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Olympic Opening Ceremony Dedicated to Fallen Athlete

Glittering ceremony has been marked by sadness over death of athlete earlier today

By tamer el-ghobashy
|  Saturday, Feb 13, 2010  |  Updated 1:23 PM PDT
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Excitement and sadness mingled as the opening ceremony of the Winter Olympics kicked off after the tragic death of an athlete dampened the mood leading up to the glittering event.

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Excitement and sadness mingled as the opening ceremony of the Winter Olympics kicked off after the tragic death of an athlete dampened the mood leading up to the glittering event.

Luger Nodar Kumaritashvili's training-run death was recognized at the opening gala when a huge screen was emblazoned with the message that the ceremony was dedicated to him. The athlete from the former Soviet Republic of Georgia was killed earlier today when he wiped out violently on the luge track that is widely believed to be the fastest in the world.

A probe Friday night revealed that the Olympic track was not to blame for the athlete's death, which Olympic officials attributed to human error and Kumaritashvili's failure to compensate as he sped around a turn at nearly 90 mph.

After the Canadian anthem was sung at the opening ceremony, the traditional parade of athletes from participating nations proceeded -- with the contingent from Georgia, all wearing black bands around their arms, receiving a standing ovation in recognition of their loss.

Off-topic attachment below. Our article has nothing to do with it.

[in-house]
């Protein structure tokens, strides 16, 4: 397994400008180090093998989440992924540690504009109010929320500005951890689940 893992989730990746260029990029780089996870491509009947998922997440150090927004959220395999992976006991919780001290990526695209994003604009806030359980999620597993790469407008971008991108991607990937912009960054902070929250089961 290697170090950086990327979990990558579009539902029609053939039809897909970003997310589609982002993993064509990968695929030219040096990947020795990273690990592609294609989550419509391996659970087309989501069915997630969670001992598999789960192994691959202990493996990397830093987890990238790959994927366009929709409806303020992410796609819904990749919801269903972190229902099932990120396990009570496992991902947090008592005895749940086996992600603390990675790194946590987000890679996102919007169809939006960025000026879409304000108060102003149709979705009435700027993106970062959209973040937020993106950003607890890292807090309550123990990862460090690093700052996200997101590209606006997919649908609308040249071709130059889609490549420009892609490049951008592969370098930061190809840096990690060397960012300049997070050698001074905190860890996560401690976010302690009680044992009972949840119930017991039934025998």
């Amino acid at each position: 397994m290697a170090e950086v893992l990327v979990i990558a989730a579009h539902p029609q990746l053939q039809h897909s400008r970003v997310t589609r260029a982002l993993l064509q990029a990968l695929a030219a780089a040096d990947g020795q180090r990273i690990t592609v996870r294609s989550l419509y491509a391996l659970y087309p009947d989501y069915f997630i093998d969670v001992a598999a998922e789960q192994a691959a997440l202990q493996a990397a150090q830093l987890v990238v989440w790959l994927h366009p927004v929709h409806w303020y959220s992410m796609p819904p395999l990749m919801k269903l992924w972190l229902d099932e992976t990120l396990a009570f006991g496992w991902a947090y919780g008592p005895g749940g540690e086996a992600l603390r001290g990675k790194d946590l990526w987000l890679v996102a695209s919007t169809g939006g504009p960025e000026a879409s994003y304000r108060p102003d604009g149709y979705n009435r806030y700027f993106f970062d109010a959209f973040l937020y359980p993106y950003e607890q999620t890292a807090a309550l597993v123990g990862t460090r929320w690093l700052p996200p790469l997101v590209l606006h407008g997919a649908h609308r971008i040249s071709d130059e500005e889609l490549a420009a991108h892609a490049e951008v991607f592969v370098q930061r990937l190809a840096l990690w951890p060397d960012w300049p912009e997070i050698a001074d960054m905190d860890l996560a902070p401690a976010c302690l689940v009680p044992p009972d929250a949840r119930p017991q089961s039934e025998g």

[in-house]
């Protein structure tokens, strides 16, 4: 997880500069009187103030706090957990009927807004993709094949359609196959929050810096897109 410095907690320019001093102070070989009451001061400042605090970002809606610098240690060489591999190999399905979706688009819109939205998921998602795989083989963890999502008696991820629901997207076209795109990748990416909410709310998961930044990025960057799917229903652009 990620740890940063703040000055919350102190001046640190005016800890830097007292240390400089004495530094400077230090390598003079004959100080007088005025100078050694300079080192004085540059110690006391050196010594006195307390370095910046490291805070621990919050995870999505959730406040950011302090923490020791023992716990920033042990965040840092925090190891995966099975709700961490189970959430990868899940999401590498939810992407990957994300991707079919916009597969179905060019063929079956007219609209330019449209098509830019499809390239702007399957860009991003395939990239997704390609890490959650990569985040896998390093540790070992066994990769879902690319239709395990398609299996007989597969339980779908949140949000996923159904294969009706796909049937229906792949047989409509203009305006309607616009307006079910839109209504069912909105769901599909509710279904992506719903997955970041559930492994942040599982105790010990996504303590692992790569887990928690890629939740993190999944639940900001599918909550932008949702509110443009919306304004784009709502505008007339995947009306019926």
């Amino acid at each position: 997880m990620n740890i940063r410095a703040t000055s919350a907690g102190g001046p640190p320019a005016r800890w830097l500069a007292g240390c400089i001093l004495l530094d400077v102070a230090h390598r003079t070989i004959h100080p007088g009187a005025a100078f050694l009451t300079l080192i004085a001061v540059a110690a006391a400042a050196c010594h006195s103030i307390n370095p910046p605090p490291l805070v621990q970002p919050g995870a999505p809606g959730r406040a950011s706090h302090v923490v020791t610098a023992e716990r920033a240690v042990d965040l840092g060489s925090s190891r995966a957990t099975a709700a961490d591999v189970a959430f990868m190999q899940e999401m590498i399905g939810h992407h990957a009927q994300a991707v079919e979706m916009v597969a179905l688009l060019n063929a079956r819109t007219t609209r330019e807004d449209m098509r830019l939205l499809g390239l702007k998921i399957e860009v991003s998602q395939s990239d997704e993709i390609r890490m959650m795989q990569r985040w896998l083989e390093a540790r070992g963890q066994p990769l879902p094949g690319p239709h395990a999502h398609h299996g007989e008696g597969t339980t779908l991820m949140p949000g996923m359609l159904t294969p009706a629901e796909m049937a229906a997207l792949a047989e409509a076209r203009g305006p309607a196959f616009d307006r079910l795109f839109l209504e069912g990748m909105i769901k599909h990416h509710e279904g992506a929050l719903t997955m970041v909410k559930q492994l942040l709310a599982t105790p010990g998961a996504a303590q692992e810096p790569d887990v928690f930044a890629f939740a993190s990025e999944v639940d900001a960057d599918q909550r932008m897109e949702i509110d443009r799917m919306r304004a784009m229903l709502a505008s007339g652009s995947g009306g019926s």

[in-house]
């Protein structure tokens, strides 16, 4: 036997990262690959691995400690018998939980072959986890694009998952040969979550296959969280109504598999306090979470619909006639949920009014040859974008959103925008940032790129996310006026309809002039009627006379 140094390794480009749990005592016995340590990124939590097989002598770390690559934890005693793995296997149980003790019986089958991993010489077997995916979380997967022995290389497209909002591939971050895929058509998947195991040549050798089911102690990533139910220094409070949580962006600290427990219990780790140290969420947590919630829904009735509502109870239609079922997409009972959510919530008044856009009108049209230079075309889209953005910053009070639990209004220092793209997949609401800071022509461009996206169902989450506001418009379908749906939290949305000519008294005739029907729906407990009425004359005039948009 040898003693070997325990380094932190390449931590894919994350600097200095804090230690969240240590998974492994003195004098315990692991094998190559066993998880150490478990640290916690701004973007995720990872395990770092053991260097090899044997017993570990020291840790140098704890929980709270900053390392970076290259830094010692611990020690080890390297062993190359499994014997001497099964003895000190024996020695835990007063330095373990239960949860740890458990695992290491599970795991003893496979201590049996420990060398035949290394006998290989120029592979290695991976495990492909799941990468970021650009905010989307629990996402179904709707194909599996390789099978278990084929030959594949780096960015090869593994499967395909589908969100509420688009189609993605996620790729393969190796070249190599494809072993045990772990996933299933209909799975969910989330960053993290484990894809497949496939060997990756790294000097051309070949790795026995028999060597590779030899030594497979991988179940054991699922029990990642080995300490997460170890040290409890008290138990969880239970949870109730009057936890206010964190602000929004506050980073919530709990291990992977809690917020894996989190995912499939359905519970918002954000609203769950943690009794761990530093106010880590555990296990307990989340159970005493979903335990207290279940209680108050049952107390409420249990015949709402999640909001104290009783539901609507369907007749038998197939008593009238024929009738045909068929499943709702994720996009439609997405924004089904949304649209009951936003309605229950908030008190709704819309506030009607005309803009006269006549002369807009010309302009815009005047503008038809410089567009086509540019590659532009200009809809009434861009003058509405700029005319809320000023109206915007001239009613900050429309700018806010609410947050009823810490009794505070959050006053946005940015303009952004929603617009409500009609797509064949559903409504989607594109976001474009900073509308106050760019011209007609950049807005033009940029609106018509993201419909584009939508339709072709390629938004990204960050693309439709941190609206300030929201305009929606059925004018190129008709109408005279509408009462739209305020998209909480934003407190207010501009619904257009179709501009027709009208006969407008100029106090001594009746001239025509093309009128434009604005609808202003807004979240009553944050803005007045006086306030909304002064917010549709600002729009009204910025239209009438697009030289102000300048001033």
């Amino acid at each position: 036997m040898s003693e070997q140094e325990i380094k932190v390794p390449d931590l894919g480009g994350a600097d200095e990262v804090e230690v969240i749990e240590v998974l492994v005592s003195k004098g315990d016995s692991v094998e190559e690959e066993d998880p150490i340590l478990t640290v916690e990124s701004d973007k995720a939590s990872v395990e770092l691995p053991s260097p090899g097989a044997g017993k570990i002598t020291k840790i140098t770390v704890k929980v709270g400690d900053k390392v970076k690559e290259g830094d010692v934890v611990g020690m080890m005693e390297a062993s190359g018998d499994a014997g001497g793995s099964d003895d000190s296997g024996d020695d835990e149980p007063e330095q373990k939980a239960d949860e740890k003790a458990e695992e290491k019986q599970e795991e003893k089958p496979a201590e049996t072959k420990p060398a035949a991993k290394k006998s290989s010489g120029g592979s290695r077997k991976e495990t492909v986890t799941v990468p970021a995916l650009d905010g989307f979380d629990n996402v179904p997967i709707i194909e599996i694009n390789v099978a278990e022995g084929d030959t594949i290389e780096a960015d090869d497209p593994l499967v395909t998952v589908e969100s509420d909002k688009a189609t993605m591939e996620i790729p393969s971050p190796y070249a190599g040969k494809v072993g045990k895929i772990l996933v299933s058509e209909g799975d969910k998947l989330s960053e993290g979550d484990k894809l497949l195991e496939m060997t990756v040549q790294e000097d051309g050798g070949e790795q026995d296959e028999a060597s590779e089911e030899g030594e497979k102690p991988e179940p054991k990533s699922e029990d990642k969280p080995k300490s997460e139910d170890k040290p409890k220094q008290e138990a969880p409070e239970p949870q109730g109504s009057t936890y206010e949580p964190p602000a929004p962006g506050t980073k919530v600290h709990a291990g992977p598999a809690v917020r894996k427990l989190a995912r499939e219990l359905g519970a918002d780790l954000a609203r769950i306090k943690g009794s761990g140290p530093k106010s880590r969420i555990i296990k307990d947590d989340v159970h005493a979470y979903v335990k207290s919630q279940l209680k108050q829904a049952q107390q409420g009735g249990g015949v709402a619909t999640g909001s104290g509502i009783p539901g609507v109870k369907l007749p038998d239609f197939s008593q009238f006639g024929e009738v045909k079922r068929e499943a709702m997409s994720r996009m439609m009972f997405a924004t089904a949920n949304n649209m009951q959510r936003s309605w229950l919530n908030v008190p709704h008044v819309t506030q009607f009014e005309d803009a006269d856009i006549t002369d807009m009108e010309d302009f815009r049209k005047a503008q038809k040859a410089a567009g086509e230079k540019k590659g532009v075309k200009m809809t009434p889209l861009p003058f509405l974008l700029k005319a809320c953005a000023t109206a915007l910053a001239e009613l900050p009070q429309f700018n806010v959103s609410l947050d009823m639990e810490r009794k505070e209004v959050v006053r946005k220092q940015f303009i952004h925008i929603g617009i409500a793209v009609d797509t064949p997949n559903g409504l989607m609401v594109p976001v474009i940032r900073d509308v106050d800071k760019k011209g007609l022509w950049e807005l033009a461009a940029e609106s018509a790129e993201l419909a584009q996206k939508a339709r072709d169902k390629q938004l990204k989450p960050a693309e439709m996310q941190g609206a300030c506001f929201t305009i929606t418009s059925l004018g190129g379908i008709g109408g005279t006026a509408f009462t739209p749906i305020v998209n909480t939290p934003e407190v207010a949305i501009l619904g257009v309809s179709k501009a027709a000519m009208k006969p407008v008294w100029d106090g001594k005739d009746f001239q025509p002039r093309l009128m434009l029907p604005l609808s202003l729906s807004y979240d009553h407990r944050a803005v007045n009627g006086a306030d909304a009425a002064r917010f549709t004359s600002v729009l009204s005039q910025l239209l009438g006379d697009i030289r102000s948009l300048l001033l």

Near the end of the ceremony, a moment of silence was observed and the Canadian and Olympic flags were lowered to half-staff in honor of Kumaritashvili.

"This is a very sad day," a visibly shaken Jacques Rogge, president of the International Olympic Committee, said before the ceremony. "The IOC is in deep mourning."

Still, the show went on with every seat inside the domed 60,600-seat BC Place Stadium filled for the event that began with a snowboarder leaping in between giant Olympic rings and featured many of Canada's best-known musical stars, as well as aboriginal drummers and Celtic fiddlers.

The Canadian team marched exultantly behind flagbearer Clara Hughes, defending gold medalist in the 5,000-meter speedskating race. Prime Minister Stephen Harper was among the thousands in the stadium rising to applaud.

Just ahead in the parade were the Americans. Their flagbearer is Mark Grimmette, 39, of Muskegon, Mich., competing in his fifth Olympics as a doubles luge competitor. Kumaritashvili would have been one of his Olympic rivals.

The cultural segment of ceremony featured many of Canada's best-known musical stars — including Bryan Adams, Nelly Furtado, Sarah McLachlan and k.d. lang.

The ceremony climaxed with the Olympic cauldron being lit jointly by Canadian sports heroes — all-time hockey great Wayne Gretzky, skier Nancy Greene, and basketball All-Star Steve Nash.

Canadian speedskater Catriona LeMay Doan, originally supposed to light the fourth torch, was unable to join the lighting when an apparent mechanical glitch prevented the lighting to go off as planned and one of the four towers used to send a flame to the cauldron failed to emerge from the ground. It was a rare misstep in a carefully choreographed and successfully executed affair.

Later, a larger outdoor cauldron was lit by Gretzky alone.The cauldron, displayed in a plaza along the downtown waterfront, gave
Vancouver an outside, visible symbol to be viewed throughout the Games.

About 2,500 athletes from a record 82 countries are participating in the games, vying for medals in 86 events - including the newly added skicross competition. First-time Winter Olympic participants include the Cayman Islands, Columbia, Ghana, Montenegro, Pakistan, Peru and Serbia.

The overall favorites include Germany and the United States - which finished first and second four years ago in Turin - and also Canada, a best-ever third in 2006 and now brashly proclaiming its intention to finish atop the medals table on its home turf. The parade of nations at the opening ceremony starts with Greece and ends with the host country.

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